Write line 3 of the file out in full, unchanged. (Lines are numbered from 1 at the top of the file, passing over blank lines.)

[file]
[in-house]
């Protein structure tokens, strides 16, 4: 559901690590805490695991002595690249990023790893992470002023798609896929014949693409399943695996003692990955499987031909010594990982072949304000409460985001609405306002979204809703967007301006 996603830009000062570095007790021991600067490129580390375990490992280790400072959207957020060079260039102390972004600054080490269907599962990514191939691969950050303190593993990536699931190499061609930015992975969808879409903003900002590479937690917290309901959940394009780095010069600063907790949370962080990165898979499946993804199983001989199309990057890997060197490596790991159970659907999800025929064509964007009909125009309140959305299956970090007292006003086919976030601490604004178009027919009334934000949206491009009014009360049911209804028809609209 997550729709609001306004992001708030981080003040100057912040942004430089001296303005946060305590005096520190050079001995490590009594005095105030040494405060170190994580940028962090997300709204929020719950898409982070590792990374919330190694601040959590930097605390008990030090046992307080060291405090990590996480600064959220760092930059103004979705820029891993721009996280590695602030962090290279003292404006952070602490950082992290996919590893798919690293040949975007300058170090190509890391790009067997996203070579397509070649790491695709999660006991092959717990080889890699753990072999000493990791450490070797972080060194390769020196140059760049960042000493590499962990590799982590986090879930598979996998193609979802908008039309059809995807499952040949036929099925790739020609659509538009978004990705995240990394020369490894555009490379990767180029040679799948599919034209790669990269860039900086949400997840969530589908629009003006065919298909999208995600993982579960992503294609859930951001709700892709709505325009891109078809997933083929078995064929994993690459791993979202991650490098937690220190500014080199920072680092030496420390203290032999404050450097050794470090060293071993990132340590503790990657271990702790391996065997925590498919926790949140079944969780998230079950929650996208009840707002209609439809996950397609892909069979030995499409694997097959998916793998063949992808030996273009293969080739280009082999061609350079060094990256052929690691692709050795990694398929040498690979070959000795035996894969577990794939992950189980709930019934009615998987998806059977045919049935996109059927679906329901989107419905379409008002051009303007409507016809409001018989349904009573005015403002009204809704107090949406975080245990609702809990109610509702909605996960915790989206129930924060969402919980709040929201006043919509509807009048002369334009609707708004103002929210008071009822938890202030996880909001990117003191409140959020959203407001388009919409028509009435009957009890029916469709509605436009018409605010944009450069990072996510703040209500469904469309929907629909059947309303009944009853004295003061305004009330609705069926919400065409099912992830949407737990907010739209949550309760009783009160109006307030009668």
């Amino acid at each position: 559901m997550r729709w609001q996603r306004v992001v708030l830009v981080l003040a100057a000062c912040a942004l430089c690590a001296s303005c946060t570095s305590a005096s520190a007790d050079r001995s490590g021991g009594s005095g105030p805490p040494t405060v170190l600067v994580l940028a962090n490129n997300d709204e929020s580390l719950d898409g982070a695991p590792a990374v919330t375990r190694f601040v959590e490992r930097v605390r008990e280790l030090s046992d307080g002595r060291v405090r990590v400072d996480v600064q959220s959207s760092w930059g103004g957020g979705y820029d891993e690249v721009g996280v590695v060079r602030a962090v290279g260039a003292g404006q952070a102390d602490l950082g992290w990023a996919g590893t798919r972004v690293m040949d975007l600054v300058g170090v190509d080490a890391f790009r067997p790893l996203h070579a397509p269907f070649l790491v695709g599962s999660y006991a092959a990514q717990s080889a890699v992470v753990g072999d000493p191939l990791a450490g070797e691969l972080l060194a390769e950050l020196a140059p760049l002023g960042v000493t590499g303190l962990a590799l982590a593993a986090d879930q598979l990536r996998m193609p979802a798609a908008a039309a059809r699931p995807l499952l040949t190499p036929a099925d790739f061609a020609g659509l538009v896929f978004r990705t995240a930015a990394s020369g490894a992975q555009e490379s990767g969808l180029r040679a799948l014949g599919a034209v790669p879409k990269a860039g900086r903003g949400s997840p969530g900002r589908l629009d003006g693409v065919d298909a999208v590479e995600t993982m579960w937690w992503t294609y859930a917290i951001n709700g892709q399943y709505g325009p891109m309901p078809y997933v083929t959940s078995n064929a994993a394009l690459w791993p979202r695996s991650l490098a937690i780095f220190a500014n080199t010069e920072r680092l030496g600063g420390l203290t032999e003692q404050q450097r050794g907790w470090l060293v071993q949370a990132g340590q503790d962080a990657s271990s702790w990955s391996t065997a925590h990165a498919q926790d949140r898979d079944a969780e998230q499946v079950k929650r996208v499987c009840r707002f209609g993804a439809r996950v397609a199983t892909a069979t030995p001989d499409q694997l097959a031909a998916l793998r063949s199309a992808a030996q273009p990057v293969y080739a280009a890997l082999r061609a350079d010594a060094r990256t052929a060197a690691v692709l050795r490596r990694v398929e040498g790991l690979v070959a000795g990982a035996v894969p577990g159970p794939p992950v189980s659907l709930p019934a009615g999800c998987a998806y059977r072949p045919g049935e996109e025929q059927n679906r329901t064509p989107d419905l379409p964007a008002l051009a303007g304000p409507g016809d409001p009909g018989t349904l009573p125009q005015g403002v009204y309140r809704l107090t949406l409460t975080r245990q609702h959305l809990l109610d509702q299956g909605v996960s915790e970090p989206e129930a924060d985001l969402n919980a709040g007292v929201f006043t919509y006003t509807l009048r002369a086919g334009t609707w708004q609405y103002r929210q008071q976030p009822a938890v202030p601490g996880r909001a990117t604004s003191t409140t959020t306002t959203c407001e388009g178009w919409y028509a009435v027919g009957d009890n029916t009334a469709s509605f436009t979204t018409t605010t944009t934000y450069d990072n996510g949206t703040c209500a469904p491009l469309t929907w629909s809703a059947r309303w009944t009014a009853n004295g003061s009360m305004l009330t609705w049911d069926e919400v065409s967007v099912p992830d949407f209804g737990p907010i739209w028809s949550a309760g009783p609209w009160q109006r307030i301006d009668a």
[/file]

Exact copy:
């Amino acid at each position: 559901m997550r729709w609001q996603r306004v992001v708030l830009v981080l003040a100057a000062c912040a942004l430089c690590a001296s303005c946060t570095s305590a005096s520190a007790d050079r001995s490590g021991g009594s005095g105030p805490p040494t405060v170190l600067v994580l940028a962090n490129n997300d709204e929020s580390l719950d898409g982070a695991p590792a990374v919330t375990r190694f601040v959590e490992r930097v605390r008990e280790l030090s046992d307080g002595r060291v405090r990590v400072d996480v600064q959220s959207s760092w930059g103004g957020g979705y820029d891993e690249v721009g996280v590695v060079r602030a962090v290279g260039a003292g404006q952070a102390d602490l950082g992290w990023a996919g590893t798919r972004v690293m040949d975007l600054v300058g170090v190509d080490a890391f790009r067997p790893l996203h070579a397509p269907f070649l790491v695709g599962s999660y006991a092959a990514q717990s080889a890699v992470v753990g072999d000493p191939l990791a450490g070797e691969l972080l060194a390769e950050l020196a140059p760049l002023g960042v000493t590499g303190l962990a590799l982590a593993a986090d879930q598979l990536r996998m193609p979802a798609a908008a039309a059809r699931p995807l499952l040949t190499p036929a099925d790739f061609a020609g659509l538009v896929f978004r990705t995240a930015a990394s020369g490894a992975q555009e490379s990767g969808l180029r040679a799948l014949g599919a034209v790669p879409k990269a860039g900086r903003g949400s997840p969530g900002r589908l629009d003006g693409v065919d298909a999208v590479e995600t993982m579960w937690w992503t294609y859930a917290i951001n709700g892709q399943y709505g325009p891109m309901p078809y997933v083929t959940s078995n064929a994993a394009l690459w791993p979202r695996s991650l490098a937690i780095f220190a500014n080199t010069e920072r680092l030496g600063g420390l203290t032999e003692q404050q450097r050794g907790w470090l060293v071993q949370a990132g340590q503790d962080a990657s271990s702790w990955s391996t065997a925590h990165a498919q926790d949140r898979d079944a969780e998230q499946v079950k929650r996208v499987c009840r707002f209609g993804a439809r996950v397609a199983t892909a069979t030995p001989d499409q694997l097959a031909a998916l793998r063949s199309a992808a030996q273009p990057v293969y080739a280009a890997l082999r061609a350079d010594a060094r990256t052929a060197a690691v692709l050795r490596r990694v398929e040498g790991l690979v070959a000795g990982a035996v894969p577990g159970p794939p992950v189980s659907l709930p019934a009615g999800c998987a998806y059977r072949p045919g049935e996109e025929q059927n679906r329901t064509p989107d419905l379409p964007a008002l051009a303007g304000p409507g016809d409001p009909g018989t349904l009573p125009q005015g403002v009204y309140r809704l107090t949406l409460t975080r245990q609702h959305l809990l109610d509702q299956g909605v996960s915790e970090p989206e129930a924060d985001l969402n919980a709040g007292v929201f006043t919509y006003t509807l009048r002369a086919g334009t609707w708004q609405y103002r929210q008071q976030p009822a938890v202030p601490g996880r909001a990117t604004s003191t409140t959020t306002t959203c407001e388009g178009w919409y028509a009435v027919g009957d009890n029916t009334a469709s509605f436009t979204t018409t605010t944009t934000y450069d990072n996510g949206t703040c209500a469904p491009l469309t929907w629909s809703a059947r309303w009944t009014a009853n004295g003061s009360m305004l009330t609705w049911d069926e919400v065409s967007v099912p992830d949407f209804g737990p907010i739209w028809s949550a309760g009783p609209w009160q109006r307030i301006d009668a």